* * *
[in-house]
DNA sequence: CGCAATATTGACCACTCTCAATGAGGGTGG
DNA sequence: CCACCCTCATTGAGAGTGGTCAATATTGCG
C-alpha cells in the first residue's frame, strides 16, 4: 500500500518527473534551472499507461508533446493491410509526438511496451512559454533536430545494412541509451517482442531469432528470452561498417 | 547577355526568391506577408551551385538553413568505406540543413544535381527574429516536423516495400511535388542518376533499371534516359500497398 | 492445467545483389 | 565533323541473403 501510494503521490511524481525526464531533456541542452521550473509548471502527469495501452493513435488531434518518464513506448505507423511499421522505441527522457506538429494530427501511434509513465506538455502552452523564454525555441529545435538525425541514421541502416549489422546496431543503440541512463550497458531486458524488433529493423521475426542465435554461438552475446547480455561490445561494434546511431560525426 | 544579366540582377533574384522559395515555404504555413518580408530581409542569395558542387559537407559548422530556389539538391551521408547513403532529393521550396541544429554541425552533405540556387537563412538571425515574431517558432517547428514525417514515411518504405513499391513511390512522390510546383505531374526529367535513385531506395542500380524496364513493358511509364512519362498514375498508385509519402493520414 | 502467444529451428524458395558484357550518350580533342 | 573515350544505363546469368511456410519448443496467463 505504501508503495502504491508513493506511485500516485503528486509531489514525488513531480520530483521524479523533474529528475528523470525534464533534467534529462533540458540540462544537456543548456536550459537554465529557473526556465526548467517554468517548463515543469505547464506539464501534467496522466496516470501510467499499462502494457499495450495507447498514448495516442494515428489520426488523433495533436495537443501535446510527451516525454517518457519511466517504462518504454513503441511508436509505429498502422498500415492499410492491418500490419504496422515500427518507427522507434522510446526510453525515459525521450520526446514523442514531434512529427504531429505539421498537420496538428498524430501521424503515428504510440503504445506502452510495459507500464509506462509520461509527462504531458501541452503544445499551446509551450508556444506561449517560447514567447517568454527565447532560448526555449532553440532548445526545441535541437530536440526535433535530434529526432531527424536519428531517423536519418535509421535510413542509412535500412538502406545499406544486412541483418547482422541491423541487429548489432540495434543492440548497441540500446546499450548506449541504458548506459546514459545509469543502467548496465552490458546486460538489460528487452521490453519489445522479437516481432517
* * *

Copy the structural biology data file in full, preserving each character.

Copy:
[in-house]
DNA sequence: CGCAATATTGACCACTCTCAATGAGGGTGG
DNA sequence: CCACCCTCATTGAGAGTGGTCAATATTGCG
C-alpha cells in the first residue's frame, strides 16, 4: 500500500518527473534551472499507461508533446493491410509526438511496451512559454533536430545494412541509451517482442531469432528470452561498417 | 547577355526568391506577408551551385538553413568505406540543413544535381527574429516536423516495400511535388542518376533499371534516359500497398 | 492445467545483389 | 565533323541473403 501510494503521490511524481525526464531533456541542452521550473509548471502527469495501452493513435488531434518518464513506448505507423511499421522505441527522457506538429494530427501511434509513465506538455502552452523564454525555441529545435538525425541514421541502416549489422546496431543503440541512463550497458531486458524488433529493423521475426542465435554461438552475446547480455561490445561494434546511431560525426 | 544579366540582377533574384522559395515555404504555413518580408530581409542569395558542387559537407559548422530556389539538391551521408547513403532529393521550396541544429554541425552533405540556387537563412538571425515574431517558432517547428514525417514515411518504405513499391513511390512522390510546383505531374526529367535513385531506395542500380524496364513493358511509364512519362498514375498508385509519402493520414 | 502467444529451428524458395558484357550518350580533342 | 573515350544505363546469368511456410519448443496467463 505504501508503495502504491508513493506511485500516485503528486509531489514525488513531480520530483521524479523533474529528475528523470525534464533534467534529462533540458540540462544537456543548456536550459537554465529557473526556465526548467517554468517548463515543469505547464506539464501534467496522466496516470501510467499499462502494457499495450495507447498514448495516442494515428489520426488523433495533436495537443501535446510527451516525454517518457519511466517504462518504454513503441511508436509505429498502422498500415492499410492491418500490419504496422515500427518507427522507434522510446526510453525515459525521450520526446514523442514531434512529427504531429505539421498537420496538428498524430501521424503515428504510440503504445506502452510495459507500464509506462509520461509527462504531458501541452503544445499551446509551450508556444506561449517560447514567447517568454527565447532560448526555449532553440532548445526545441535541437530536440526535433535530434529526432531527424536519428531517423536519418535509421535510413542509412535500412538502406545499406544486412541483418547482422541491423541487429548489432540495434543492440548497441540500446546499450548506449541504458548506459546514459545509469543502467548496465552490458546486460538489460528487452521490453519489445522479437516481432517